December 26, 2018

by: DCF Staff

We are thrilled to have Ashley Fletcher join our community as one of the two 2018/2019 AIGA DC Design Continuum Fund Scholarship recipients. Ashley Fletcher is pursuing a Master of Fine Arts at the Maryland Institute College of Art (MICA). With her passion for design and social change, she wants to promote African American creatives and mentorship for youth interested in design.

Congratulations on being selected as a recipient for the Design Continuum Fund Scholarship! How does it feel?

It feels amazing and I’m still in shock! This is my second time applying. I’m really grateful and excited for this opportunity. I know the scholarship gets a bunch of applicants. To know that my application stood out means a lot.

You mentioned it is your second time applying to the scholarship. When was the first time you applied?

Last year I did MICA’s post-baccalaureate program which is now the Masters program. So I applied [to the scholarship] when I first applied to MICA for that. Then I applied again when I decided to get a Masters of Fine Art. So perseverance is definitely key.

What made you want to become a designer?

When I first started undergrad [at Salisbury University], I studied business administration with a minor in marketing. I wanted to do a lot of the advertising and marketing components of  business. At the time, my school did not have a marketing track, so I had to do basic business.

Originally it started with yearbook [in high school] which pushed me. It made me realize that this is something I was good at and what I wanted to do. I went to Gettysburg Yearbook Camp, which was really interesting. This was something I never did before other than my interest in fashion magazines and going through those in my mom’s salon. The camp pushed me to look at the layouts and composition of publications. It made me realize this was something I could do.

I took a safe route going into undergrad because I was unsure if i could do design because I did not have a traditional art background. I wasn’t the best. I wasn’t Picasso. But I had to make the change [away from business] because I realized I really wanted to do [design] and this was something I had to get over the fear of doing.

Tell us a bit about the projects you have been working on while attending Maryland Institute College of Art (MICA).

My projects now compared to undergrad focus on representation, social change, and design for good. In the last year at MICA starting in my post-bac, I was able to do a lot of interesting projects. I was able to focus on representation for me as an African American designer and an African American artist. There weren’t a lot of resources in undergrad for me that said that this was something I could do and accomplish.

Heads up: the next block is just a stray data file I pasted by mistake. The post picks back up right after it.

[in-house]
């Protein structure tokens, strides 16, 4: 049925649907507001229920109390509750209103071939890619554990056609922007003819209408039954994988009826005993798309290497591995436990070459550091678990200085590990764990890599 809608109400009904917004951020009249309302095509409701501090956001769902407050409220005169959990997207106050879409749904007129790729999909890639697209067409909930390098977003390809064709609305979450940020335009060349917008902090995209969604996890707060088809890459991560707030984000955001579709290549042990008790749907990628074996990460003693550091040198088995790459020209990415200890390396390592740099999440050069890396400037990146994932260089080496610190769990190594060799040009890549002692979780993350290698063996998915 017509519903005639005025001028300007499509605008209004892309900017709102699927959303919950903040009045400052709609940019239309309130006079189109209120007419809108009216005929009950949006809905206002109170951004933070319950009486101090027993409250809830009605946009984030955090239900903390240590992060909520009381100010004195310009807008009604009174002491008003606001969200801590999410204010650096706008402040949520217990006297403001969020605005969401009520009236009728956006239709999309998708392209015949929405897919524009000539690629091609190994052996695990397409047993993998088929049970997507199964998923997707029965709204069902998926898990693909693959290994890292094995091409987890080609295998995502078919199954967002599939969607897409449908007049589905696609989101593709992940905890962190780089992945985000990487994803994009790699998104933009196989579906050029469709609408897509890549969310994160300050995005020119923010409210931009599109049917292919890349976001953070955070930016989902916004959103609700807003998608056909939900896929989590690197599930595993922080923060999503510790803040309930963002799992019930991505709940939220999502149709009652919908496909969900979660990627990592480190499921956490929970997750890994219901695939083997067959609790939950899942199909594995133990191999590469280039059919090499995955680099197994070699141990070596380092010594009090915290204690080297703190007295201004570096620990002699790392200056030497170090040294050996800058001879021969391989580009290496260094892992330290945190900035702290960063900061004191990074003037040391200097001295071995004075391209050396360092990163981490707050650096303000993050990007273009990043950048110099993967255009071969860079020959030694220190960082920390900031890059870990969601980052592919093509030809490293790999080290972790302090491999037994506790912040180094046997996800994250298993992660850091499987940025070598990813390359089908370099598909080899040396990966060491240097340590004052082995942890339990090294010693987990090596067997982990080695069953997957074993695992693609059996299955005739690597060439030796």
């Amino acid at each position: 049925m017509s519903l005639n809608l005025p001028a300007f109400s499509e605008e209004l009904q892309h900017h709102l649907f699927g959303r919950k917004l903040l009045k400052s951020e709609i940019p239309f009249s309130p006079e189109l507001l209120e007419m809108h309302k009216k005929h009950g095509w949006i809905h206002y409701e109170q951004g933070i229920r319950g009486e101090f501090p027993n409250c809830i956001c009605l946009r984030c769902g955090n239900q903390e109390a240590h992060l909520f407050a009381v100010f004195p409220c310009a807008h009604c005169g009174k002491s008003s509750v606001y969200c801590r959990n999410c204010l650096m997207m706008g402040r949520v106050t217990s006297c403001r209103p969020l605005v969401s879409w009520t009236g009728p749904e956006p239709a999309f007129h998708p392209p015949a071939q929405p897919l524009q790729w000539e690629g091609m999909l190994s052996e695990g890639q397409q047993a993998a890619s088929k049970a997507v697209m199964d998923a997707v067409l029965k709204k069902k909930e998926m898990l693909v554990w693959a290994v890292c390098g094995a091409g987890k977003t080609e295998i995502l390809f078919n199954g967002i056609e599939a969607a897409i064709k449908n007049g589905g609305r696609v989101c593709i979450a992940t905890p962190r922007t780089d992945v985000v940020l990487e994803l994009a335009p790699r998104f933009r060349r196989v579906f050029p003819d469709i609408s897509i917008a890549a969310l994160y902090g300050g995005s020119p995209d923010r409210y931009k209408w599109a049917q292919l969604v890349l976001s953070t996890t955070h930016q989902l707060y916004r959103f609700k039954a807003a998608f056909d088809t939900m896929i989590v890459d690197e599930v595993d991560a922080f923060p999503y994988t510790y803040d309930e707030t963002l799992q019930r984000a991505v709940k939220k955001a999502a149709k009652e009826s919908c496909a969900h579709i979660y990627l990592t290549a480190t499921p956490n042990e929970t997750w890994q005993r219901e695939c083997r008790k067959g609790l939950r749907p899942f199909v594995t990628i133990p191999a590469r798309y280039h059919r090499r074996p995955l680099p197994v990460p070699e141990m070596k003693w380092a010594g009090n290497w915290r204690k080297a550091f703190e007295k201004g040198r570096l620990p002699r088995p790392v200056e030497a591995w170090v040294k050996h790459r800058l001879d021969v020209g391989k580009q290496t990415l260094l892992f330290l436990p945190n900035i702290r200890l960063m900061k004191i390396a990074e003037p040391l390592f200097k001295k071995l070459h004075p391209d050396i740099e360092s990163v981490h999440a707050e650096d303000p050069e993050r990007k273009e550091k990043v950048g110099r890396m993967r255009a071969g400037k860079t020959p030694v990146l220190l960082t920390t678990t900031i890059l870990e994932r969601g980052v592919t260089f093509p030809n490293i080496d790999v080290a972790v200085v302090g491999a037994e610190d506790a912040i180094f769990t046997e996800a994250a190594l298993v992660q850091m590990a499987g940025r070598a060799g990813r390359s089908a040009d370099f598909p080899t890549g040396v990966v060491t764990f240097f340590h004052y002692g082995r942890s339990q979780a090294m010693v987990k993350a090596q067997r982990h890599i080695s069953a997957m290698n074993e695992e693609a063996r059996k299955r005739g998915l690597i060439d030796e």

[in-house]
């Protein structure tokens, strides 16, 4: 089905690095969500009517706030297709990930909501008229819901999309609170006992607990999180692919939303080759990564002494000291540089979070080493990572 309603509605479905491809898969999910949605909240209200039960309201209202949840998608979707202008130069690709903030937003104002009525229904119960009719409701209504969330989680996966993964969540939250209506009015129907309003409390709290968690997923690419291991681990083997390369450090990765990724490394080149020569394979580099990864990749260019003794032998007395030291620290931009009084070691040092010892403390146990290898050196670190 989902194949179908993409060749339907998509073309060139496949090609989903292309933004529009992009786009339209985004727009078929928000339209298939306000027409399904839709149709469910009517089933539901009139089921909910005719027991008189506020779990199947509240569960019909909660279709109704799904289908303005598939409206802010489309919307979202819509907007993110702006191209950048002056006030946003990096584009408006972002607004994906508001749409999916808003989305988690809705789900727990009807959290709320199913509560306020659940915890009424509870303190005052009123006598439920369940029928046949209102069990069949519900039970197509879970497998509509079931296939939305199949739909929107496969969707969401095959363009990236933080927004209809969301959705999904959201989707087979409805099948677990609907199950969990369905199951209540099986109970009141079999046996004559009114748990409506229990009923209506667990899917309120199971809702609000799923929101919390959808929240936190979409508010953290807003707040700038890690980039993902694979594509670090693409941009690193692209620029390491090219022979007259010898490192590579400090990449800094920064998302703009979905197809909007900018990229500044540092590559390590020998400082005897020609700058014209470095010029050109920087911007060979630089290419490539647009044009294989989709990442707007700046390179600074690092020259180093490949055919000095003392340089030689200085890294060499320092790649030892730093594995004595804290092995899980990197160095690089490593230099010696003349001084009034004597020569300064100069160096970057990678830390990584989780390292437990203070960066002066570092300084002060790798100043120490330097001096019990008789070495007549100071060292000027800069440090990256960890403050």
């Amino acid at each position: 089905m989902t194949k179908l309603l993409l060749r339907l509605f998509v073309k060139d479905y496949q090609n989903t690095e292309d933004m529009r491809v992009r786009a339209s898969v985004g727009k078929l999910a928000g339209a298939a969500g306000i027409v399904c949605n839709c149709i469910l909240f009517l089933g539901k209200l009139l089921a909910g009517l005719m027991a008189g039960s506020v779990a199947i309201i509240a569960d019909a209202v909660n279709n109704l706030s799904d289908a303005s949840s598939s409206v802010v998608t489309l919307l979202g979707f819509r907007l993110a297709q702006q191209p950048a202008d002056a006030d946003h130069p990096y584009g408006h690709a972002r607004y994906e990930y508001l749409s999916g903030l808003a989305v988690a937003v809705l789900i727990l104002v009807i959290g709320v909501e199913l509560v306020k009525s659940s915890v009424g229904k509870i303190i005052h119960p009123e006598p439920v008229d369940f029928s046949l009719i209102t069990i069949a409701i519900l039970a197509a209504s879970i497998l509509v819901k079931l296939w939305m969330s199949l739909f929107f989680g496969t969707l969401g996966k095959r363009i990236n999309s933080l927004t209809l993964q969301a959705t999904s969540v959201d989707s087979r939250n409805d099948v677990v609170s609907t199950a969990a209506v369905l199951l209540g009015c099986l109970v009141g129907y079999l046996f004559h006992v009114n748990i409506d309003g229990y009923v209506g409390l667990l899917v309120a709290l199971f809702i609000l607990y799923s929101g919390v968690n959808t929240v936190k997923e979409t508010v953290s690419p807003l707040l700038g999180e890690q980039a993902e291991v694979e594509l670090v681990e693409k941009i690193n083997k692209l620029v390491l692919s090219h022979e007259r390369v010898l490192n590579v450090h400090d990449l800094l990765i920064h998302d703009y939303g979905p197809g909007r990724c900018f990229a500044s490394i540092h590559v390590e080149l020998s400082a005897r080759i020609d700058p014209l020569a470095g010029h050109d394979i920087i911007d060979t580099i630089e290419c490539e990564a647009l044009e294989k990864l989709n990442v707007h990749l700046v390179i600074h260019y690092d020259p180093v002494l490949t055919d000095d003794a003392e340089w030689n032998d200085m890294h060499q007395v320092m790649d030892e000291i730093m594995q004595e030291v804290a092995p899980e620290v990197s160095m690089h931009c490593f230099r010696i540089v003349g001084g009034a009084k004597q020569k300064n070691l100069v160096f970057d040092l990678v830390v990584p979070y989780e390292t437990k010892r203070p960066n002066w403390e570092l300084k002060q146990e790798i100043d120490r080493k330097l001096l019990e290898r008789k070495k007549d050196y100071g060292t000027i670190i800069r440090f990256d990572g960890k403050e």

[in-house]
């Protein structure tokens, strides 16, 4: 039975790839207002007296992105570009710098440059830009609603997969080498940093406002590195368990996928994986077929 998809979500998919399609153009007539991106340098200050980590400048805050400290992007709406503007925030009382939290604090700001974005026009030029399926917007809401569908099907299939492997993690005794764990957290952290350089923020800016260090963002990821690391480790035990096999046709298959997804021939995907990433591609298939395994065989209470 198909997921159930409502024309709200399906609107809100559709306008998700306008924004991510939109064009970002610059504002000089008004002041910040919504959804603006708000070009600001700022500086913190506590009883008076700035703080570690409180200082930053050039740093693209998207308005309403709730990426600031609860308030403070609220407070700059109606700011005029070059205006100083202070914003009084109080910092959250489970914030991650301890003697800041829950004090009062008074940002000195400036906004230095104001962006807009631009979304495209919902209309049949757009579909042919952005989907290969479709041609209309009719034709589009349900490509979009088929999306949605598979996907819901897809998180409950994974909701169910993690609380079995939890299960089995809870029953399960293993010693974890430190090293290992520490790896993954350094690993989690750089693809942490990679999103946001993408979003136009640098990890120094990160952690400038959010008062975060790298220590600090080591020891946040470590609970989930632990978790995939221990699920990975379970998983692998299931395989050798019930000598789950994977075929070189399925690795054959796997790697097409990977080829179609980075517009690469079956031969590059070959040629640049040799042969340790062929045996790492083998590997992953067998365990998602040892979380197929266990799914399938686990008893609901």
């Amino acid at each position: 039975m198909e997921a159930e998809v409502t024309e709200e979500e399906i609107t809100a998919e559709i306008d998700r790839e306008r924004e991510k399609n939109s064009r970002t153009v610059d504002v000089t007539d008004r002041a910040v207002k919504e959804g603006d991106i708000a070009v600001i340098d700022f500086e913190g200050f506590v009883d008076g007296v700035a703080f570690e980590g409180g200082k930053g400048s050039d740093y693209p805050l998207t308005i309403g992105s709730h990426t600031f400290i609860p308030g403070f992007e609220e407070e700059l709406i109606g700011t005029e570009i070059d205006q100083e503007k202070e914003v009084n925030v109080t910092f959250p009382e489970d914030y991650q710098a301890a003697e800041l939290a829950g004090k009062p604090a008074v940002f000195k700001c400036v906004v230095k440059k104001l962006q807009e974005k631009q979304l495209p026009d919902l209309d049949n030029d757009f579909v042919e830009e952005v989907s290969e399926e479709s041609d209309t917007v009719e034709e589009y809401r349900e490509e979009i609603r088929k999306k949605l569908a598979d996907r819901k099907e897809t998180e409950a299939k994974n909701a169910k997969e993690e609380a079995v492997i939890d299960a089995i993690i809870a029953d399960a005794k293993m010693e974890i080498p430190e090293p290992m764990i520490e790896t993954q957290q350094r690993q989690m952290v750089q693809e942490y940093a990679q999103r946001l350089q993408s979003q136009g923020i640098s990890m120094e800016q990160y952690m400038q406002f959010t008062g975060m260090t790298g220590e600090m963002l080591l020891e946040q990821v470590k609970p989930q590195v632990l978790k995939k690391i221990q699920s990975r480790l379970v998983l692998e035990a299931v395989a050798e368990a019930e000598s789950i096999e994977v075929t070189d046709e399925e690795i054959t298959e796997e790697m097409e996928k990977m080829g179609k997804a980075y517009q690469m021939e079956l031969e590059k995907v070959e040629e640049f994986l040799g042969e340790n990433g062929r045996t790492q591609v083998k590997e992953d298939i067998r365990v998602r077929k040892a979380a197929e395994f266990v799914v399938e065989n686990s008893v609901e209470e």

So I created ARDOR magazine, which was one of my biggest accomplishments. It’s a publication that highlights African American creators of color. It reinforces the positive narrative of African Americans and African American artists. That was a 120 page publication. I covered renowned artists and had a local segment that covered artists from MICA, Baltimore, and DC. It was a cool opportunity for me to create something that encompassed me and my identity.

For our thesis show, I did a branding for Cado & Co, a fast casual restaurant. This project discussed the accessibility of plant-based and organic healthy foods in fast-casual and fast food dining. This was an opportunity for me to create something that would be available for people across the US to eat healthy and provide a positive plant-based lifestyle. For the restaurant branding, I did things like screenprinting and menu design. I always wanted to do branding and this project helped me incorporate that into social change and design for good.

Are there any projects outside of MICA that you’re working on? You mentioned you have a passion for representation and social good.

So this past summer, I was working with some nonprofits. I was able to work with Design Fest, which is held at MICA, but it works with local organizations in the Baltimore area. I worked with Mikey’s Miracle Foundation and helped them revamp their brand along with other small businesses.

My goal this year is to mentor high school and middle school students for design to let them know that this is something they can do.

So what’s next after school? Will it include a social impact component?

Afterwards, I would like to start my own branding and advertising agency. I want to include mentorship as a big aspect of it for middle schoolers and high schoolers. I want to make sure the projects we’re working on include social change.

Right now I’m always looking to work with local nonprofits for projects that has a positive narrative and can promote social change. Anone who is interested can reach me on Behance and Instagram.